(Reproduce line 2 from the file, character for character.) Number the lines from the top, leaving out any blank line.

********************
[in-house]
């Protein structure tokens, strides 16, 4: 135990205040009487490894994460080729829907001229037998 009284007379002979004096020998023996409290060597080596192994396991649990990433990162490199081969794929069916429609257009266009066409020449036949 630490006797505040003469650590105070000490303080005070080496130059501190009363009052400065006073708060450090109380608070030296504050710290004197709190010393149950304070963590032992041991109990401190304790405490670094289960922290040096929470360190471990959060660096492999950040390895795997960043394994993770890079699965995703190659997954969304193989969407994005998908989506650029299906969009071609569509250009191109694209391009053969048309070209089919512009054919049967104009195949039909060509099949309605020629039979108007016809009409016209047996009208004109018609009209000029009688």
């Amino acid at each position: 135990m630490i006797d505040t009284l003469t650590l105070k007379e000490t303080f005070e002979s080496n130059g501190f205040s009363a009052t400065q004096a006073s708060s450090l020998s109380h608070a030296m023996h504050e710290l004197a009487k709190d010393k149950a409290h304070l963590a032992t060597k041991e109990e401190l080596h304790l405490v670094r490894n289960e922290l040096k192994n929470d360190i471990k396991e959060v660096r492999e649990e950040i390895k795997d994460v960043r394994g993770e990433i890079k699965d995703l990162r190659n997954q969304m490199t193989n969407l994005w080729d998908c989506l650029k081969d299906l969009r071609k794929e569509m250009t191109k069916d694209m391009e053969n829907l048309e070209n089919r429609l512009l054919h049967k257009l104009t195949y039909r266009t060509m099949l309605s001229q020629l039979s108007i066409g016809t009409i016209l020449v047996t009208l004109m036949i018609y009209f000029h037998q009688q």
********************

């Protein structure tokens, strides 16, 4: 135990205040009487490894994460080729829907001229037998 009284007379002979004096020998023996409290060597080596192994396991649990990433990162490199081969794929069916429609257009266009066409020449036949 630490006797505040003469650590105070000490303080005070080496130059501190009363009052400065006073708060450090109380608070030296504050710290004197709190010393149950304070963590032992041991109990401190304790405490670094289960922290040096929470360190471990959060660096492999950040390895795997960043394994993770890079699965995703190659997954969304193989969407994005998908989506650029299906969009071609569509250009191109694209391009053969048309070209089919512009054919049967104009195949039909060509099949309605020629039979108007016809009409016209047996009208004109018609009209000029009688």